Data is all around us. The more connected that we become through the use of the internet, our smartphones, tablets, and other connected devices, the more apparent it is how far behind the TV experience is lagging. While the Internet and mobile experience are evolving rapidly to provide a data-rich, personalized, and engaging experience utilizing the latest and greatest technologies, the TV world is lagging behind and has yet to harness these technologies to provide the same advanced experience.

When it comes to infusing the TV experience with the full power of the internet, there is a need to utilize data that is far deeper and more detailed than the data that is typically available to TV service providers today. So why aren’t operators already hanging their hat on the data revolution?

The unstructured nature of Internet data makes it harder to identify, match, and extract relevant data efficiently and in a scalable manner compared with the traditional, structured, VOD and EPG metadata that is available, either manually or from content owners. To take this leap into a reimagined TV experience, service providers need to go one step further and start using cutting edge Data Science and Big Data technologies. When combined, these technologies are able to analyze vast amounts of unstructured data, extract relevant information out of it, match the information to relevant content items, and utilize the information for deeper personalization features per viewer, thereby enabling the creation of an experience that is enriched with relevant and entertaining data and also tailor-made to every viewer, all in real-time.

By deploying TV platforms that feature Big Data together with Data Science technologies (e.g. Map-Reduce infrastructures, Deep learning, NLP, and more), TV providers can dramatically enhance their offering by enriching content with internet available data sources such as social reviews, content related entertainment news, profiled recommendations, advanced discovery, content related commerce, and more.

One example of utilizing such advanced technologies is by employing Natural Language Processing, or NLP, for the task of content enrichment. NLP technology is the ability of a computer program to understand human speech as it is spoken or understand and extract context out of human-readable textual data sources. With NLP, we are able to extract entities from content, such as personas (character names, talk show guests, etc.), topics of interest, and much more, then go ahead and process unstructured textual data from various Internet data sources which relate to the extracted entities and extract even more information which is unavailable in traditional content metadata. Moreover, by cross-correlating the extracted data from various data-sources, we are able to reach the required confidence that the data we find and extract is indeed relevant to the content that is being enriched.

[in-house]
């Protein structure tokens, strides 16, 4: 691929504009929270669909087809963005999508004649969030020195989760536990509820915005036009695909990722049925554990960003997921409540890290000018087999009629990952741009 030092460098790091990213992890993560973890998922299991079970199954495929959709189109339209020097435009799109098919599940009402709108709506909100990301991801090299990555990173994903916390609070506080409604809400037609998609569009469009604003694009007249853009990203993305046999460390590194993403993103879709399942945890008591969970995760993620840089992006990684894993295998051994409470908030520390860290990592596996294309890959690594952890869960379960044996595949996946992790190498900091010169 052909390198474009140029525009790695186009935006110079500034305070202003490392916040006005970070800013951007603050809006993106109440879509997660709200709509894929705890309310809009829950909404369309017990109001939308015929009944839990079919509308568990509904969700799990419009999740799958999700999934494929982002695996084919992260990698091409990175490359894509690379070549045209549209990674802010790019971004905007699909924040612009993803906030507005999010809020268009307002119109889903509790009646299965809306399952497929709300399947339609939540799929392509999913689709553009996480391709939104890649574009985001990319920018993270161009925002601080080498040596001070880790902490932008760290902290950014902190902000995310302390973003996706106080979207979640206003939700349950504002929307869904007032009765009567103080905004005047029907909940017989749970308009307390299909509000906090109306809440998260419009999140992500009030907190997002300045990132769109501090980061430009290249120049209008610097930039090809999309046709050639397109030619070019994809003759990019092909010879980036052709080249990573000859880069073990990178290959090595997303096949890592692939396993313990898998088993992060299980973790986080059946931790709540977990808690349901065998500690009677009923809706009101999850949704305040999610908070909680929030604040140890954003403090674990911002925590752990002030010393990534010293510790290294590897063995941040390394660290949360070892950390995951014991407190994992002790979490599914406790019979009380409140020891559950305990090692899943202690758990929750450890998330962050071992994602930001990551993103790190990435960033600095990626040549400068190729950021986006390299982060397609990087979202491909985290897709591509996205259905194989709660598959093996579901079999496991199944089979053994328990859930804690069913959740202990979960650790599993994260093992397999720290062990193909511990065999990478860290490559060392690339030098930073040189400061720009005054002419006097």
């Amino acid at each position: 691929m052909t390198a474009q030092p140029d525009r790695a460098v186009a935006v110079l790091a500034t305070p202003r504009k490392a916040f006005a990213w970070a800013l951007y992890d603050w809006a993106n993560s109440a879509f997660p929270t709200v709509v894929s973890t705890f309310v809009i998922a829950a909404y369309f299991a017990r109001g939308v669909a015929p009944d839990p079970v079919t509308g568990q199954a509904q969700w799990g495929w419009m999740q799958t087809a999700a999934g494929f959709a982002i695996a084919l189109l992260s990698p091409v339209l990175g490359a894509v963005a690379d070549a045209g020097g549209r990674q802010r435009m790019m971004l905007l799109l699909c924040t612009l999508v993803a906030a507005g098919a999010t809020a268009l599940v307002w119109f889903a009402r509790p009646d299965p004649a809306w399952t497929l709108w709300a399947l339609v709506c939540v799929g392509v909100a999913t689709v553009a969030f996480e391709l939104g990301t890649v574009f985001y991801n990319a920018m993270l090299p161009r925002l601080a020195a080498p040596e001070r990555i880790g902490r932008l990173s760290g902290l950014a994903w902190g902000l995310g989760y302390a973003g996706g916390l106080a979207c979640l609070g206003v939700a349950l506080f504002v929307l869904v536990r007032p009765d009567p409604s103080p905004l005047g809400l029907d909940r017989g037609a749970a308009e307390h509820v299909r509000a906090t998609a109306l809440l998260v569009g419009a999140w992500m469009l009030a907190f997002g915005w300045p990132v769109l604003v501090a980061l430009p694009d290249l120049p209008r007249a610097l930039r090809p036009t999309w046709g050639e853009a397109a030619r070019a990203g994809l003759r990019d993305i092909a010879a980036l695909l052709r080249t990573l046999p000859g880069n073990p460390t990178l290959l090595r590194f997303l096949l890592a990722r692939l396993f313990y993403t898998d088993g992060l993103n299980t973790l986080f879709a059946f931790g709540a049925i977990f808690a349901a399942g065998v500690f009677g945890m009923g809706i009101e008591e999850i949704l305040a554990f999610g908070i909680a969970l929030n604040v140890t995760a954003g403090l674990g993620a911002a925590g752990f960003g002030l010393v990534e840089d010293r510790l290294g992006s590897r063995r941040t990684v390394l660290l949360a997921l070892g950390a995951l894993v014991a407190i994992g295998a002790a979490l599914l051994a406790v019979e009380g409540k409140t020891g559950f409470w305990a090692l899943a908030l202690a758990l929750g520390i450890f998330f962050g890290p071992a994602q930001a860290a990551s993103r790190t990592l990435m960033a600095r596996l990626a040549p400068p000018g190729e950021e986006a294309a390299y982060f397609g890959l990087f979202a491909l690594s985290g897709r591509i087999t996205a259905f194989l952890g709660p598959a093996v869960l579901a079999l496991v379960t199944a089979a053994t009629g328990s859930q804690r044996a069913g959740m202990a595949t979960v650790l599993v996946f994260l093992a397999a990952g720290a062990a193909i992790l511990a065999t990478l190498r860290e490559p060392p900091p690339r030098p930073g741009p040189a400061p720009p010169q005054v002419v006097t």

Once TV service providers are able to infuse additional interactive layers into the TV experience, it becomes fully contextual in a way that is fully engaging, interactive, and personal.  With advanced Data Science, a lot more data, both structured and unstructured, can be processed, matched, and integrated into the end-user viewing experience on behalf of the service provider to increase interactivity and engagement.  Operators can match rich data with content, for example, by using sentiment analysis to identify online reviews written about a specific TV show and then adding it to the recommendation engine that drives content discovery. Other examples involve using state-of-the-art algorithms to identify merchandise in real time and offer a commerce experience that is directly related to the television content being watched. We’re also seeing service providers successfully extract information from video content and, in real time, provide interactive apps, Internet-related videos, and other relevant content.

As these technologies continue to evolve, the TV experience will reach the same level of interactivity, personalization, and engagement that is possible today on other Internet-connected devices and services. By infusing the power of the Internet into the TV experience, operators can create new value from content through contextual services, satisfying the demand for more engagement on every screen, including TV sets, smartphones, and tablets.

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